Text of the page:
Search Jim Cramer's "Mad Money" trading recommendations using our exclusive "Mad Money" Stock Screener.
NEW YORK (TheStreet) -- The tug of war for the heart and soul of the market continued today, Jim Cramer told his Mad Money TV show viewers Tuesday. But while most stocks ended the day lower, for a brief moment this morning investors got a glimpse of what the market is really craving... value.
Cramer said the market continues to bet on good, old-fashioned value, while it also continues to eschew anything that doesn't have sizable earnings per share. Nothing illustrates this point better, he said, than Apple (AAPL), a stock Cramer owns for his charitable trust, Action Alerts PLUS, versus Twitter (TWTR).
Apple shares rallied this morning to highs over $600 a share before succumbing to the market's downward pull, Cramer said. But in the end shares were only down 1% and are still up 6% for the year. Compare that to Twitter's hideous 18% decline today and its 50% haircut for the year.
What does the market like about Apple and dislike about Twitter? Earnings. Cramer said Apple is advancing on growing earnings per share along with an opportunistic buyback and a rising dividend. Yet, the company still trades at just 14 times earnings.
Compare that to Twitter, which has no earnings to speak of, and instead of retiring shares saw tens of millions of shares flood the market as its IPO lockup period expired. Cramer said he was pleased to hear that some to Twitter's management and a few large shareholders pledged not to sell their shares, but that wasn't enough to stop this wave of selling.
Cramer said that Twitter, even at these levels, remains expensive on just about every metric. This market craves value, he said, and those that don't have it will continue to get annihilated, as did Fire Eye (FEYE) and Yelp (YELP).
No Huddle Offense
In his "No Huddle Offense" segment, Cramer sounded off on the four-year anniversary of the now infamous "flash crash," the 30 minutes of insanity that sent the markets plummeting 900 points only to recover minutes later.
Cramer recalled that he was on the air at CNBC when the markets started falling, which prompted his call to buy Procter & Gamble (PG), which had just sunk from $61 to below $49.
Minutes later, while still discussing the day's events, Cramer told viewers to sell those Procter shares as they returned to $61, a move that made all those who followed a huge profit in just minutes.
How did Cramer know the $49 price was a false one? Because he knew Procter and knew what it was worth. He also knew that the high frequency trading machines had created an artificial price that just begged to be bought.
Cramer said the machines dealt a huge blow to equities that day and continue to distort the market and skim profits from investors. Since then the markets have been guilty until proven innocent, he concluded.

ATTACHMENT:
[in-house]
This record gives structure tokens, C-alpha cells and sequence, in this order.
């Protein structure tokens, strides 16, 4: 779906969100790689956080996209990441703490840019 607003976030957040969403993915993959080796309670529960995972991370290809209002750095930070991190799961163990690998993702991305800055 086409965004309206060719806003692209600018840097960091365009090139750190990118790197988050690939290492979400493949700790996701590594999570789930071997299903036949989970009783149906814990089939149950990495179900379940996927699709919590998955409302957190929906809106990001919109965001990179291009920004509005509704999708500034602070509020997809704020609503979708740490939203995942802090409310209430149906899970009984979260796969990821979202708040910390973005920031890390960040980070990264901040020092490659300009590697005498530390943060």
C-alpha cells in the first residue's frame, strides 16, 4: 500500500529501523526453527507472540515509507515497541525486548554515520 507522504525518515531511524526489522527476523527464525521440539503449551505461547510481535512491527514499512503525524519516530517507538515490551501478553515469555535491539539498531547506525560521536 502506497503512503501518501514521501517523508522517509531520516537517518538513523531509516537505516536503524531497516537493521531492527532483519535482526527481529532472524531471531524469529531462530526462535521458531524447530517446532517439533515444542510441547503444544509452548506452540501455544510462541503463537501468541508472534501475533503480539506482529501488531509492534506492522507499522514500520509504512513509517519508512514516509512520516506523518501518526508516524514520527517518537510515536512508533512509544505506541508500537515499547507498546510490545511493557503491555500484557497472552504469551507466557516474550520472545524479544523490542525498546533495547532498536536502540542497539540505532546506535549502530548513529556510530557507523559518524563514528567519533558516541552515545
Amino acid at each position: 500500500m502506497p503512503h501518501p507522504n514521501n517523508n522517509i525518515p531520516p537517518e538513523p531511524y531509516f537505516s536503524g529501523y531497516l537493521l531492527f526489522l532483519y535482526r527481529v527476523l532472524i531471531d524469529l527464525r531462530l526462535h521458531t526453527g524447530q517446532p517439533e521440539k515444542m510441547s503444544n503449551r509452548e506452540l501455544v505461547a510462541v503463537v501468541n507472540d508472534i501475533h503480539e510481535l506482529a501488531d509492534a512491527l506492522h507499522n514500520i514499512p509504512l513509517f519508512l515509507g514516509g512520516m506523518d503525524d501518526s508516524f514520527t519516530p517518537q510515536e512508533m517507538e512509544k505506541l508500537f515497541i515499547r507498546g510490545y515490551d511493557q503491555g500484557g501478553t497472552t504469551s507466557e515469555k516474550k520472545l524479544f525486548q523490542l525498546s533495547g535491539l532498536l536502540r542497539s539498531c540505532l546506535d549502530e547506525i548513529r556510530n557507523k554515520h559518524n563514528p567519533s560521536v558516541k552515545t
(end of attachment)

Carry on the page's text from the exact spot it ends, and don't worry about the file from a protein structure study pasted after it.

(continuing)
Off the Charts
In the "Off The Charts" segment, Cramer went head to head with colleague Bob Lang over the direction of the housing market, which remains stagnant despite continued low interest rates.
Lang looked at a monthly chart of the iShares US Home Construction ETF (ITB) for his analysis, and noted the exchange-traded fund is showing a bullish cup and handle pattern.
Lang also tracked the home building ETF against the interest rates on the 10-year Treasury bond, noting the inverse correlation. As interest rates fall, home building always, after a brief delay, picks up as a result. The thesis was confirmed by an uptick in lumber futures, which could be signaling that housing demand is already on the rise.
But Cramer said he's not convinced that seasonality and a temporary decline in refinancing is to blame for slowing mortgage activity. He said it appears that prices are simply too high for most buyers and there isn't enough inventory to support a sizable uptick in activity.
Executive Decision: Anders Gustafsson
For his "Executive Decision" segment, Cramer sat down with Anders Gustafsson, CEO of Zebra Technologies (ZBRA), makers of specialty printers and radio-frequency identification, or RFID, solutions.
Gustafsson commented on Zebra's acquisition of Motorola's tracking technology for $3.5 billion. He said the deal brings together two halves of the equation because Motorola's technology reads what Zebra prints.
Gustafsson also talked about Zebra's pilot program that tagged all of the players of the San Francisco 49ers with RFID tags that tracked their movements on the field. He said this technology could one day add other sensors, such as heart rate and temperature, to the equation.
Zebra also plays a part in the health care industry, providing bar code solutions for patient wristbands and medications to increase accuracy and reduce costs.
Cramer said that he continues to recommend Zebra Technologies.
In the Lightning Round, Cramer was bullish on National Oilwell Varco (NOV).
In his second "Executive Decision" segment, Cramer sat down with Mark Lautenbach, president and CEO of Pitney Bowes (PBI), the digital communications company that's seen its shares surge 140% over the past 18 months. Pitney Bowes shares yield 2.8%.
Lautenbach said people still use the postage meters for which the company is known, but Pitney Bowes also facilitates over $1 billion of ecommerce transactions a year. Its digital solutions business is growing by 23% a year.
Lautenbach continued by explaining Pitney Bowes technology lies underneath the shipping options for eBay (EBAY) and helps facilitate shipments around the globe. Pitney also helps track those shipments though one of the best mapping solutions available.
Cramer said even after its big run, he remains a fan of Pitney Bowes.
To watch replays of Cramer's video segments, visit the Mad Money page on CNBC.
To sign up for Jim Cramer's free Booyah! newsletter with all of his latest articles and videos please click here.
-- Written by Scott Rutt in Washington, D.C.
To email Scott about this article, click here: Scott Rutt